Oshawa man accused of murder of nine-month-old baby testifies as trial enters second month

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Published December 3, 2021 at 4:45 pm

Denim Henderson testified in Oshawa yesterday.

The trial of a man charged with second-degree murder in death of nine-month-old baby Kaleb McKay has entered its second month.

November saw testimony from a great variety of witnesses, including Kaleb’s mother, Jordan Brownell, who spoke in defence of the accused, Denim Henderson. Jurors also heard from investigators, first-responders and the family of the accused over the last few weeks.

Henderson himself testified December 2.

Kaleb was found unresponsive in his Robson Street, Oshawa home he shared with Brownell, Henderson and his sister on December 29, 2016.

Henderson had moved in the preceding September, which is when prosecutors allege Kaleb began to suffer the repeated injuries that would collectively result in his death.

First responders testified that when they arrived, they found Henderson in the apartment bathroom running water over McKay’s lifeless body in a vain attempt to resuscitate him.

DRPS Constable Tine Sanders, the responding officer that night, testified that Henderson, between sobs, cried “It’s all my fault” when police arrived. “This I remember specifically,” she said.

The paramedic on scene, Andrew Um, testified that after several CPR attempts and bringing McKay into the ambulance, there was only a flatline on the monitor indicating McKay had died.

Police initially treated the investigation as a sudden death, but an autopsy found Kaleb had suffered fractures in his skull, leg, arm, ribs and spine and bruises across his body. Some of the injuries were old enough that they had begun to heal.

After these findings Durham Police immediately began a homicide investigation and locked down the apartment.

Nearly 18 months later Henderson and Brownell were charged in Kaleb’s death, leaving Henderson, “shocked” according to his defence attorney. Henderson is charged with second-degree murder, aggravated assault and failing to provide the necessities of life. He has pleaded not guilty to all charges.

DRPS spokesmen George Tudos explained the lengthy period prior to charges being laid. “Due to the nature of the injuries, there needed to be further time to investigate.”

Dr. Michael Pickup, a forensic pathologist, told the jury November 17  that because of the nature of Kaleb’s injuries it was impossible to isolate one as a “slam dunk” to explain his death. However, Pickup said he believed the injuries played a “significant role” in Kaleb’s death.”

The autopsy also revealed indicators that Kaleb could have suffered from a heart condition. Pickup said it was much more likely the injuries contributed to Kaleb’s death rather than any heart condition.

Pediatrician Dr. Emma Cory later testified that the bruises overall, considered in their totality, were “highly suspicious” and ruled out a suggestion the Kaleb could have hurt himself. “At the time of his death, he’s got so many fractures he’s unlikely to be mobile.”

Days later the jury watched a video interview between Henderson and investigator taken shortly after Kaleb’s death, still considered a sudden death by DRPS. Henderson was not a suspect at this point according to testimony from Detective Constable Paul Grigorio.

In the video Henderson says he and Kaleb had a normal day on December 29. He put Kaleb to bed in the early evening and left him there for three-to-four hours.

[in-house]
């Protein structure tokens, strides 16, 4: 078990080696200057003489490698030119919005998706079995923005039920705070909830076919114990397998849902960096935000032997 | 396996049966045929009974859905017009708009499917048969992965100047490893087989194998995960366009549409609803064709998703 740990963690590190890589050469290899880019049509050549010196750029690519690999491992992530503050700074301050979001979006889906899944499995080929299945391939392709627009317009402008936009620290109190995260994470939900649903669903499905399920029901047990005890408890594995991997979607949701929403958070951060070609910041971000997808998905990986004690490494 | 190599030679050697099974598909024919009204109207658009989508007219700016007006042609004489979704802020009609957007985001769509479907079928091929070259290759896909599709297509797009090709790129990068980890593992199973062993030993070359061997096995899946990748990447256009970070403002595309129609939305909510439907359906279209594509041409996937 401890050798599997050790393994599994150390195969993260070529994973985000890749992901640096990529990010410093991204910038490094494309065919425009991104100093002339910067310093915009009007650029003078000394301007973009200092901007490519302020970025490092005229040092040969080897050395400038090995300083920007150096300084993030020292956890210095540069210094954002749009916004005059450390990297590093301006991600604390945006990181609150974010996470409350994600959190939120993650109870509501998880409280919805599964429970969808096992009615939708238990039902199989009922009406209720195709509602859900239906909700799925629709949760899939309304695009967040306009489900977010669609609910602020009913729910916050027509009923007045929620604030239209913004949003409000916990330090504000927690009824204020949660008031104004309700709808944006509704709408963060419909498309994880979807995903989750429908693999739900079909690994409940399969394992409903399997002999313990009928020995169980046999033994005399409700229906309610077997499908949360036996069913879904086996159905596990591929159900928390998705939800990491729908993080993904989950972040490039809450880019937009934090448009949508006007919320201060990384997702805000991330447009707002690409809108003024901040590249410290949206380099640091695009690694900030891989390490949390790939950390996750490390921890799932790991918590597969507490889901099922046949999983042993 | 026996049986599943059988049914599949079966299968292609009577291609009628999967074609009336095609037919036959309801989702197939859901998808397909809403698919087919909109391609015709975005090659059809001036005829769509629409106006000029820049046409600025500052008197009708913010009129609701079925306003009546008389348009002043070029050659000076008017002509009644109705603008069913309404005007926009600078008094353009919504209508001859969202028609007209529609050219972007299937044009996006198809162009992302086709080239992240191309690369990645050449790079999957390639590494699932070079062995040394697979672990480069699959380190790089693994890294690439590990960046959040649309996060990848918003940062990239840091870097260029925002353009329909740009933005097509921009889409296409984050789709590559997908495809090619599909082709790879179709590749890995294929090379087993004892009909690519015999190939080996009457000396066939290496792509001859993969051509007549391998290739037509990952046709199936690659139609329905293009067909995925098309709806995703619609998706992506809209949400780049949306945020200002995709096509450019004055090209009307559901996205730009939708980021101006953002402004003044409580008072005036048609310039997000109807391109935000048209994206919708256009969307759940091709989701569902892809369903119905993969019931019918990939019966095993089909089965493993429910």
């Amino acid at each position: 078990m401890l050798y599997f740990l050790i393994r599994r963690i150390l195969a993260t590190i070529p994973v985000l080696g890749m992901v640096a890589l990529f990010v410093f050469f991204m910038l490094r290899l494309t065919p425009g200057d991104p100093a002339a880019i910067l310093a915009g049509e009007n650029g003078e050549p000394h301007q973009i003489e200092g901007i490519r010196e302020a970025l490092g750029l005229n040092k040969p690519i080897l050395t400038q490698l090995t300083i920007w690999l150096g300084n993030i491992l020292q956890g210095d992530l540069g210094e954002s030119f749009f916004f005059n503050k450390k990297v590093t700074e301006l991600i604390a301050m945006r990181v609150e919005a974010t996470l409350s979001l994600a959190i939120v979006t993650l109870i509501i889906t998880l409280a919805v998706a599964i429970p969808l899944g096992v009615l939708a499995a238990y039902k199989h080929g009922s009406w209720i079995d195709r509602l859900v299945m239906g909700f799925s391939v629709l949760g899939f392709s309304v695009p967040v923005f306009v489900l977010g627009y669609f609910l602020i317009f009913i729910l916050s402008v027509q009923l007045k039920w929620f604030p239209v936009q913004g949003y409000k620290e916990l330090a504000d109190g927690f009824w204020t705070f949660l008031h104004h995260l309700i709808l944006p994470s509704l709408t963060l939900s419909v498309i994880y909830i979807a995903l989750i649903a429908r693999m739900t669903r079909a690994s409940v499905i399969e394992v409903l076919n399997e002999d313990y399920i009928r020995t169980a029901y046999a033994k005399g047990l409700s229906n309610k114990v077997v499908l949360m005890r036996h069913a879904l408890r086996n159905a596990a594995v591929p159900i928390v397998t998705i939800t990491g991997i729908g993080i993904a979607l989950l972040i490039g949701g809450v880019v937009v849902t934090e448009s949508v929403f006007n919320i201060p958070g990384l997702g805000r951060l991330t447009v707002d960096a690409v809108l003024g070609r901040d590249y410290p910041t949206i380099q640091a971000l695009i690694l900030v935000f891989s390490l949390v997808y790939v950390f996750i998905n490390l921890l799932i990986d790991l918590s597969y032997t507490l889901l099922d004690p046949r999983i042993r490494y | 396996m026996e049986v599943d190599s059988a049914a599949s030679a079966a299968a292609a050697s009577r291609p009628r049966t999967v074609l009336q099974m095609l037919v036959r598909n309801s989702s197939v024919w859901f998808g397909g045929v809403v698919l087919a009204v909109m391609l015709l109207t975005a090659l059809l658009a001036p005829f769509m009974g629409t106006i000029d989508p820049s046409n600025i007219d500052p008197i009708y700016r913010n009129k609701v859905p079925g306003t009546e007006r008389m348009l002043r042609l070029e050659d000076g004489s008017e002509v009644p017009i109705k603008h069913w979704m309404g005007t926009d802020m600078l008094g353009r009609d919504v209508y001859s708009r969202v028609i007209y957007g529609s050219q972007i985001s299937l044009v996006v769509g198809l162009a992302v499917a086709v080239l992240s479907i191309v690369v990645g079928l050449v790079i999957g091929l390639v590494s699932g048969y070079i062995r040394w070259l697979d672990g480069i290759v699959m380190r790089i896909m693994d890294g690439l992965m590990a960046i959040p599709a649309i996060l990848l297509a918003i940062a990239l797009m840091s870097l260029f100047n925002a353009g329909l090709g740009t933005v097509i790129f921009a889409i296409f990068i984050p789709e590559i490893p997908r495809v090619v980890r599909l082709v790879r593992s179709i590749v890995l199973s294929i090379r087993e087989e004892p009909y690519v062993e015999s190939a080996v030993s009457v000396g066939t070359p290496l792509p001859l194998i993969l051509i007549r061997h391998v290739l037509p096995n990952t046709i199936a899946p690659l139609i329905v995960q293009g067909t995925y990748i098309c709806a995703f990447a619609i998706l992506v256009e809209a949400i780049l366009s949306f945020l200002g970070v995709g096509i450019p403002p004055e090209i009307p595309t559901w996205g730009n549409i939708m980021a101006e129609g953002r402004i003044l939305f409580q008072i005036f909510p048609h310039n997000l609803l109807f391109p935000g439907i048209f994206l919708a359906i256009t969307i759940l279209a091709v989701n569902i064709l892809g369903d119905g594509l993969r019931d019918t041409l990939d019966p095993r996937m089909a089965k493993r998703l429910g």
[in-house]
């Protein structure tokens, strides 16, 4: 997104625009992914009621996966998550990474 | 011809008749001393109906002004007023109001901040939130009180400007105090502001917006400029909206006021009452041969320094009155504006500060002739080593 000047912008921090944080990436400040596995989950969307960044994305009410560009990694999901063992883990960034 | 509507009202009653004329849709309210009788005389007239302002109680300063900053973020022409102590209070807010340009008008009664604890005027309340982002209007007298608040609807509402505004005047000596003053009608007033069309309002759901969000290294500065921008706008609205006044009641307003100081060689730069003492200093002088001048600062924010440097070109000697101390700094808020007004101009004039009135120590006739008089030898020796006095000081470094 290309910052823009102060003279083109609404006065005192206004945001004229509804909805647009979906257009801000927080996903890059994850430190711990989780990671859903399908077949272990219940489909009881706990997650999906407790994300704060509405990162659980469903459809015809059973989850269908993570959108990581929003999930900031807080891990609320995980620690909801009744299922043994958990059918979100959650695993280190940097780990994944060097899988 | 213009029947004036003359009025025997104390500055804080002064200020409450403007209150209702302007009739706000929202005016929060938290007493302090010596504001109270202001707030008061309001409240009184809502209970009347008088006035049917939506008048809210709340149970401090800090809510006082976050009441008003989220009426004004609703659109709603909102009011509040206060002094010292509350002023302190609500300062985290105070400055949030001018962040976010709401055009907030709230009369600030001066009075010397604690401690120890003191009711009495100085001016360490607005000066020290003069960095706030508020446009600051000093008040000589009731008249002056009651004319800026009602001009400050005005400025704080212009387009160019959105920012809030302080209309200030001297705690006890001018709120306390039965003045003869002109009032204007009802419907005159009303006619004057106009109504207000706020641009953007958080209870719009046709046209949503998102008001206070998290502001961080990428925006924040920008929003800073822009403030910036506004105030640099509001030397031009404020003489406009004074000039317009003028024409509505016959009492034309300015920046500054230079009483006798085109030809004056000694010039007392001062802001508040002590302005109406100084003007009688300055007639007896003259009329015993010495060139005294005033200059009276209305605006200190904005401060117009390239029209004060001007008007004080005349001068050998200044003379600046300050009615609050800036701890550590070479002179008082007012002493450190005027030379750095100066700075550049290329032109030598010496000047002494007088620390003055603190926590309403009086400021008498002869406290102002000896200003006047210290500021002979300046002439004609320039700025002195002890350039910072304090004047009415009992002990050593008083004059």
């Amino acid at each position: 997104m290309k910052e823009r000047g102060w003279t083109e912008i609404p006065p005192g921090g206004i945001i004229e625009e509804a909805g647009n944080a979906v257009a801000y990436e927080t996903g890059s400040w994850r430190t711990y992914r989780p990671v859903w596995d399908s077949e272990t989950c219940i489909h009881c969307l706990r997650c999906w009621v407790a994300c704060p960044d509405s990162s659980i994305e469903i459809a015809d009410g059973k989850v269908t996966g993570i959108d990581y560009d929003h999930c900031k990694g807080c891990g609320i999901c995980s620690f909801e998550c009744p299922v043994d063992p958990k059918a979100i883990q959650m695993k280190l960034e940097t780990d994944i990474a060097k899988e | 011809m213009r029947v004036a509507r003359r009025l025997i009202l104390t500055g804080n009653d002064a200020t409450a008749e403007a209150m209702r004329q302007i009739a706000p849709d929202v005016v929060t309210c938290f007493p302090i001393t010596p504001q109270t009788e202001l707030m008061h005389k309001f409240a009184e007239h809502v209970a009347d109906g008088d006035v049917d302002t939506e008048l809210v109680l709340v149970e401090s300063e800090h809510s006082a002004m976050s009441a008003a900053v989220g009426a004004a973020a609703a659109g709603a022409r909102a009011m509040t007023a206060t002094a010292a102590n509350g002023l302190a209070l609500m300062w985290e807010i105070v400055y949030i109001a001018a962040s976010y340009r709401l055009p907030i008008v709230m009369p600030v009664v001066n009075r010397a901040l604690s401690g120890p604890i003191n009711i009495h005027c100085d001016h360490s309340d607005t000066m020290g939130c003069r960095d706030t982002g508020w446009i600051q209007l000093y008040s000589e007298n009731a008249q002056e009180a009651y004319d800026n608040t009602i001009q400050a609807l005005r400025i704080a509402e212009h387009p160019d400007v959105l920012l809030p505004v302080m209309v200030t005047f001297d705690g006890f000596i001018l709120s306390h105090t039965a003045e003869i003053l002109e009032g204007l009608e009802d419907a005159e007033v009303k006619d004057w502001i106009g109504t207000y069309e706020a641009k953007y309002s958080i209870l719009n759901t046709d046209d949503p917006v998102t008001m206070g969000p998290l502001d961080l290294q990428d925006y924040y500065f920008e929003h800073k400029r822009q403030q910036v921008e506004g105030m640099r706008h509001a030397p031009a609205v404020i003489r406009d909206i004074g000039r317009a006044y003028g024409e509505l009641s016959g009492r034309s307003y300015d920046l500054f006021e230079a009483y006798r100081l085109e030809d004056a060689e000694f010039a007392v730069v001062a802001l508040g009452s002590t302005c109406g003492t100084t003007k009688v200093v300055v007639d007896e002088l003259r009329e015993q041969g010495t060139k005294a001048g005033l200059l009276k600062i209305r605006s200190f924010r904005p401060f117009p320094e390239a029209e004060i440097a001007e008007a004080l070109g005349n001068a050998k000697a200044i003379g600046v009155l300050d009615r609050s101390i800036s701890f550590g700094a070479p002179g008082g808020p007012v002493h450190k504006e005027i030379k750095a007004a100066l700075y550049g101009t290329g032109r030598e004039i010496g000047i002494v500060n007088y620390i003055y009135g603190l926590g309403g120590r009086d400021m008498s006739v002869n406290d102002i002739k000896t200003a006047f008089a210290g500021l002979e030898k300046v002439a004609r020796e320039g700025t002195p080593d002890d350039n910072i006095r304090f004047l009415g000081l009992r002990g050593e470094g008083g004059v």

Henderson tells police when he went to check on Kaleb, “I put my hand down on his back and it was freezing…I was trying to give him CPR, but it wasn’t working. He was so cold.” This evidently led to Henderson bringing Kaleb to the tub to run warm water on Kaleb where he was found by Sanders.

Brownell began her testimony the next day. She said she had never seen Henderson grow impatient or raise his voice around her children. She insisted she had done nothing to harm Kaleb either, and the she was completely unaware of his extensive injuries.

When asked about specific injuries, Brownell said she noticed some bruising, “smaller than the tip of my pinky,” she said, on Kaleb’s forehead and some bruising on his chest.

She was also asked about red and yellow staining on Kaleb’s mattress. She claimed it was minor bleeding from a diaper rash and she had put Kaleb down without a diaper to let the rash heal.

These inconsistencies led Prosecutor Mareike Newhouse to suggest Brownell had used her testimony to protect Henderson. Brownell adamantly denied the suggestion. She said she had broken up with a previous partner over their impatience with children. She said Henderson was fine putting Kaleb to bed and fine when he returned.

The crown rested its case on November 26. The defense is calling numerous witness to the stand, including the mothers of both Brownell and Henderson, Dawn Brownell and Julie Gibbins respectively.

Both women described a good relationship between Henderson, McKay and Brownell’s daughter, then four. Gibbins said Henderson was “in pieces” when she arrived at the Robson Street home after a frantic phone call.

Finally, on December 2 Henderson took the stand. “I never did anything to hurt Kaleb,” he stated. He would reiterate this multiple times as he recounted a normal day off at home.

He said he had no knowledge of anyone else harming Kaleb and that if he’d known Kaleb was hurt, he would have taken him to the hospital.

He says he didn’t remember saying, “it’s all my fault,” as Sanders testified, but admitted he could have said it in reference to the long period he didn’t check on Kaleb after putting him to bed around three that afternoon.

The trial continues through December at Oshawa’s Superior Court.
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